Feeds

BBC fixes BT Home Hub auto-vomit bug

Olympic delay for iPlayer tweak

Beginner's guide to SSL certificates

BBC engineers have solved a mysterious, long-running bug that has meant iPlayer and live TV streams have frequently prompted the BT Home Hub, UK's most common router, to reset itself.

The source of the problem has been identified after a lengthy, "tricky" search and a fix is currently working its way through the BBC's back-end systems, iPlayer and embedded media architect Andy Smith told El Reg. iPlayer catch-up streams of TV and radio no longer cause the crashes, while live webcasts of news programming should get the all-clear soon.

News video is delivered from a different platform to general TV catch-up, but via the same embeddable Adobe Flash player. Engineers did not want to risk software problems during the Olympics, which have been a huge hit online with office workers, so the news platform fix has been slightly delayed.

BT customers started reporting the problems back in April. There are forum threads detailing frustrations with the hardware at Thinkbroadband, BT's official message boards and elsewhere online.

The BBC said the problem was shared by O2 and Be Unlimited's routers, which like the Home Hub are based on Thomson Speedtouch hardware. Testing also found that all Flash streaming sites caused the resets. Streaming is a less common method for delivering Flash video than progressive download, however, which is used by YouTube.

The fix for the "compatability issue" was found by tweaking an obscure undocumented setting in Adobe's software.

BT said the resets had only hit a "tiny number" of its 4.5 million retail broadband customers. The new Home Hub 2.0 has no known problems, a spokesman said.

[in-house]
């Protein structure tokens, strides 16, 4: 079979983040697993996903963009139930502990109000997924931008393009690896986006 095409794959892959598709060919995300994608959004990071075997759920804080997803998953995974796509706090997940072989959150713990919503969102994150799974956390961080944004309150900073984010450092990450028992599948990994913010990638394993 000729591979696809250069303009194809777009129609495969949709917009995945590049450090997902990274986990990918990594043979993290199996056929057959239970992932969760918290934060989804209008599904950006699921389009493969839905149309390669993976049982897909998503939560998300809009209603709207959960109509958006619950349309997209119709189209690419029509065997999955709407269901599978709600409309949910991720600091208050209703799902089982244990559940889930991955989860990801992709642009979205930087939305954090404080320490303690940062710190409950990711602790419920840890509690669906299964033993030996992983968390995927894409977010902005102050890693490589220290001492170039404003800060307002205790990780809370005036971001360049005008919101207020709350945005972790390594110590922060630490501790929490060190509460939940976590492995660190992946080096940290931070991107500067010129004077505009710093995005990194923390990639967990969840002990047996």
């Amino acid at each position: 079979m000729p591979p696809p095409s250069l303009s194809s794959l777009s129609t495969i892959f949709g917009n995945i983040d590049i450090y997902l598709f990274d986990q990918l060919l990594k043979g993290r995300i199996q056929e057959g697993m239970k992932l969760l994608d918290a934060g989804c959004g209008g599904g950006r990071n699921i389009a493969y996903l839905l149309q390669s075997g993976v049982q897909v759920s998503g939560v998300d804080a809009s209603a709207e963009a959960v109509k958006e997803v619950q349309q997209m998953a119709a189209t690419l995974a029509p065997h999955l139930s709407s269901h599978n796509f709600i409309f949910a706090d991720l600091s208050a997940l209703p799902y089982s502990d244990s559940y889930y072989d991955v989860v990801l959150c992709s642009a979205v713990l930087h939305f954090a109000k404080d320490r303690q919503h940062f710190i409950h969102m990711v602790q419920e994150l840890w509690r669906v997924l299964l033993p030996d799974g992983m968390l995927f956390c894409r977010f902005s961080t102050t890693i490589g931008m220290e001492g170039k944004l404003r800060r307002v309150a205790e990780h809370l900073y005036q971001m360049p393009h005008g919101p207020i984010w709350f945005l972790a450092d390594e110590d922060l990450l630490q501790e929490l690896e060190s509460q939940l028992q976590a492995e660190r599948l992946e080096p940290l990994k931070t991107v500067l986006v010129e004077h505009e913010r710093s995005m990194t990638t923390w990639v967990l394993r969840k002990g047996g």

Earlier versions of BT's router have also been hit by repeated major security breaches. ®

Intelligent flash storage arrays

More from The Register

next story
TEEN RAMPAGE: Kids in iPhone 6 'Will it bend' YouTube 'prank'
iPhones bent in Norwich? As if the place wasn't weird enough
Consumers agree to give up first-born child for free Wi-Fi – survey
This Herod network's ace – but crap reception in bullrushes
Crouching tiger, FAST ASLEEP dragon: Smugglers can't shift iPhone 6s
China's grey market reports 'sluggish' sales of Apple mobe
Sea-Me-We 5 construction starts
New sub cable to go live 2016
EE coughs to BROKEN data usage metrics BLUNDER that short-changes customers
Carrier apologises for 'inflated' measurements cockup
Comcast: Help, help, FCC. Netflix and pals are EXTORTIONISTS
The others guys are being mean so therefore ... monopoly all good, yeah?
Surprise: if you work from home you need the Internet
Buffer-rage sends Aussies out to experience road rage
EE buys 58 Phones 4u stores for £2.5m after picking over carcass
Operator says it will safeguard 359 jobs, plans lick of paint
prev story

Whitepapers

A strategic approach to identity relationship management
ForgeRock commissioned Forrester to evaluate companies’ IAM practices and requirements when it comes to customer-facing scenarios versus employee-facing ones.
Storage capacity and performance optimization at Mizuno USA
Mizuno USA turn to Tegile storage technology to solve both their SAN and backup issues.
High Performance for All
While HPC is not new, it has traditionally been seen as a specialist area – is it now geared up to meet more mainstream requirements?
Beginner's guide to SSL certificates
De-mystify the technology involved and give you the information you need to make the best decision when considering your online security options.
Security for virtualized datacentres
Legacy security solutions are inefficient due to the architectural differences between physical and virtual environments.